For his research on Yarrowia lipolytica, a type of yeast commonly found in cheese, Winston Su of the Dept. of Molecular Biosciences and BioEngineering has found an unlikely sponsor: the Joint Genome Institute (JGI), a unit of the federal Department of Energy.
“Biotechnology and synthetic biology offer enormous potential to manage and create value from wastes and byproducts that are derived from agriculture, as well as food production, processing, and consumption,” Winston explains. “My research aims to realize this potential by filling in the fundamental knowledge gaps, as well as developing practical process engineering technologies that are necessary for bringing lab research to industrial practice.”
From his approved proposal, JGI will provide RNA-sequencing and analysis of 92 samples from Winston’s lab to help elucidate the regulation of lipid metabolism in the industrially important oleaginous yeast.
Winston’s long-term goal, to develop bioengineered yeast biorefineries from lipid wastes derived from agriculture, involves RNA-sequencing – which is very costly and requires special instruments for next-generation sequencing.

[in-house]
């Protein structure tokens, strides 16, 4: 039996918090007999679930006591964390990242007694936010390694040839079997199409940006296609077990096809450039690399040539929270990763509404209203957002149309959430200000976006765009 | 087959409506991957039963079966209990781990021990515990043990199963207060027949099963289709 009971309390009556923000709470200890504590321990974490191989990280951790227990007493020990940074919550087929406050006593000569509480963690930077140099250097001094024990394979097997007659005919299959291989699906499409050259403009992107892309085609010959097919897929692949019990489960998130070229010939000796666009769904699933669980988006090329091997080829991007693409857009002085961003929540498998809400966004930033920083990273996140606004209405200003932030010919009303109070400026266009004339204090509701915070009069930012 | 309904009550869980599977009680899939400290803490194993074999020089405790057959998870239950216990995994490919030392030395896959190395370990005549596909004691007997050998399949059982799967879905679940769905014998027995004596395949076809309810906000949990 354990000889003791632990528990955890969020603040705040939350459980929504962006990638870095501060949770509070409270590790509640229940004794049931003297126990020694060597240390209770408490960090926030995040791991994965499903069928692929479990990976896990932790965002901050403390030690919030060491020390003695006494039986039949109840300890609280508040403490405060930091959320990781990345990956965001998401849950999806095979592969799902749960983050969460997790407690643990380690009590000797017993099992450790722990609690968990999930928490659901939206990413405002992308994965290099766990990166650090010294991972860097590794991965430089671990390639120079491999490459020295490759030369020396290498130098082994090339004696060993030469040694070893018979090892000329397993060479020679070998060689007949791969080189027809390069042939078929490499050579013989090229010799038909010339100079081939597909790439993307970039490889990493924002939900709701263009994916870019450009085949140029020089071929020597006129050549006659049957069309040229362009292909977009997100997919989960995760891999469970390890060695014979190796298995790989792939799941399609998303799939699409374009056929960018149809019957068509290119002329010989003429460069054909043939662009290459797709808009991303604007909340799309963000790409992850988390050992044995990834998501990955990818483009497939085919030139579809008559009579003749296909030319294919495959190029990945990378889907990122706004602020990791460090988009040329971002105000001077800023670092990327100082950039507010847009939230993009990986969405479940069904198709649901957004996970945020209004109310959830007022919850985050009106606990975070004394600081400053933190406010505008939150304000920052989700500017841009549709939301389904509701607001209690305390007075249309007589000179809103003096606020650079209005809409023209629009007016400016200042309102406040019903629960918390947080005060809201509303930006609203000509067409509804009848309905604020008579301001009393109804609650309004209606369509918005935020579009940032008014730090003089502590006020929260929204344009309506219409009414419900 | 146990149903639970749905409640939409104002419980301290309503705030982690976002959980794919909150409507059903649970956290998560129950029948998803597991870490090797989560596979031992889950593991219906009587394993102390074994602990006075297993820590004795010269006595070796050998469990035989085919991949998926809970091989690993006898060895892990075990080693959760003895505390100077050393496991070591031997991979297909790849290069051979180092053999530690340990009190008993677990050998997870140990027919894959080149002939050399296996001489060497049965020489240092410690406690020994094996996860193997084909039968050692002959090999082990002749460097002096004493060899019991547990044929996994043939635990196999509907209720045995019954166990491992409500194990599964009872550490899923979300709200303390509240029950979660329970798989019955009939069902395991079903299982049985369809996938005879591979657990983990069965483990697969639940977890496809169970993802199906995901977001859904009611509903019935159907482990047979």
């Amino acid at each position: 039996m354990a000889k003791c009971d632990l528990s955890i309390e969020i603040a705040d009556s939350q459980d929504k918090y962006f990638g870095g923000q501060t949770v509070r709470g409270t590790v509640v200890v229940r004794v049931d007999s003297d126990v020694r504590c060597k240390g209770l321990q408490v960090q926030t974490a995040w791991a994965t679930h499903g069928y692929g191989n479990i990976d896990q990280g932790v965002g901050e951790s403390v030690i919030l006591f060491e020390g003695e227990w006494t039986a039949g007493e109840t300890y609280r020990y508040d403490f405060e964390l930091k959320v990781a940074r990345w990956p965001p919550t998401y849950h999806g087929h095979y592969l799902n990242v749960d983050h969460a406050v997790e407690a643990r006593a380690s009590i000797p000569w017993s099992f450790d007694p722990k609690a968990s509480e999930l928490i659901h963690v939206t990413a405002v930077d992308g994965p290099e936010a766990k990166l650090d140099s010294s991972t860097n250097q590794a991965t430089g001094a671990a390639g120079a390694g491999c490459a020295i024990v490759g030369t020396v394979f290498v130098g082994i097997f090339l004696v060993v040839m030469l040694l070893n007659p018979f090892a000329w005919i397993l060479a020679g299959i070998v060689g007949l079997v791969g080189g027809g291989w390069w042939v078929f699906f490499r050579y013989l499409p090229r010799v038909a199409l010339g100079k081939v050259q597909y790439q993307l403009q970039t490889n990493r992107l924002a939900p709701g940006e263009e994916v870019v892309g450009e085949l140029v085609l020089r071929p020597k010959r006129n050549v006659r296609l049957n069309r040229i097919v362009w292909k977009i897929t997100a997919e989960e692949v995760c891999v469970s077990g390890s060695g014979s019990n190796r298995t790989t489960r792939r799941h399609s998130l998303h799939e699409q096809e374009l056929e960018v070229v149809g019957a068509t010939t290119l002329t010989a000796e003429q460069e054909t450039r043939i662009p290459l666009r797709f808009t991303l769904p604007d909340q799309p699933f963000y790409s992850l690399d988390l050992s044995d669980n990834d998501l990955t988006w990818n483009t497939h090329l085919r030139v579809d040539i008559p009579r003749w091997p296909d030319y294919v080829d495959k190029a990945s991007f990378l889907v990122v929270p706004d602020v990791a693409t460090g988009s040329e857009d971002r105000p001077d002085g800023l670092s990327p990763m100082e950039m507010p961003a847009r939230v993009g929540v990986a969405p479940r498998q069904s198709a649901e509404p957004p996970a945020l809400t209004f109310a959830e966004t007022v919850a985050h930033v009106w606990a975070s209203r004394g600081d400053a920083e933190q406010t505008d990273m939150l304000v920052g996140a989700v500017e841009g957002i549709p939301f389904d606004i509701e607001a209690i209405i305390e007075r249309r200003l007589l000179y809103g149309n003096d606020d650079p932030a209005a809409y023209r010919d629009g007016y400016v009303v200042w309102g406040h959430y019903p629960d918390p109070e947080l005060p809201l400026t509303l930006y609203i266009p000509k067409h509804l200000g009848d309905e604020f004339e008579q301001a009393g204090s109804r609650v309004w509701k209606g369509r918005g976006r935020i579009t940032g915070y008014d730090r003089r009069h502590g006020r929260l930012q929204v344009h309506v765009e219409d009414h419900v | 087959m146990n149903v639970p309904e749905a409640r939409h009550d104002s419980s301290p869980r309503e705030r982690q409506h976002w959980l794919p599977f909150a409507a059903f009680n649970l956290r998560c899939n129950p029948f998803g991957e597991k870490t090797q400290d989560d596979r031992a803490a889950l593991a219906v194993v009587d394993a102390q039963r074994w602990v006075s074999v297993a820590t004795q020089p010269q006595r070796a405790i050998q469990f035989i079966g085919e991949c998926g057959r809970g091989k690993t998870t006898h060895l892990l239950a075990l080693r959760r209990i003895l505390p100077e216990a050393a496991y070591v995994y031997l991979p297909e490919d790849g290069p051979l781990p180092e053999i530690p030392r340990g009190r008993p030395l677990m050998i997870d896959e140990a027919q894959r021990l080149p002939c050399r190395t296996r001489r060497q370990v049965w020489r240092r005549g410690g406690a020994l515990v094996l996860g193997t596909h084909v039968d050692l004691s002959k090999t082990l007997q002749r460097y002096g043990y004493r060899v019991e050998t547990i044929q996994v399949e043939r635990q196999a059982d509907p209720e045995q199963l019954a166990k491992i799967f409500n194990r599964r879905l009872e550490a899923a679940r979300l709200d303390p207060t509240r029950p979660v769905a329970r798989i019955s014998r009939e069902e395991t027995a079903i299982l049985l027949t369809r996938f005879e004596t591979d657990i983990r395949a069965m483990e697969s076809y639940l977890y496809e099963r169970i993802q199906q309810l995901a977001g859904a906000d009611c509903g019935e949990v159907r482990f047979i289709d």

“We are excited to receive this grant from the DOE Joint Genome Institute,” he says, “since RNA-sequencing has become a critical tool in revealing gene expression patterns which is highly useful in understanding cellular processes in living organisms.”
He adds, “I encourage my CTAHR colleagues who are conducting research in functional genomics to take advantage of funding opportunities offered by the JGI.”
View the JGI’s list of approved proposals, including Winston’s “RNA-seq analysis of Yarrowia lipolytica to decipher synthesis of acetyl-CoA derived oleochemicals from waste lipid feedstock for biomanufacturing of biofuels and bioproducts.” For further information, visit the JGI.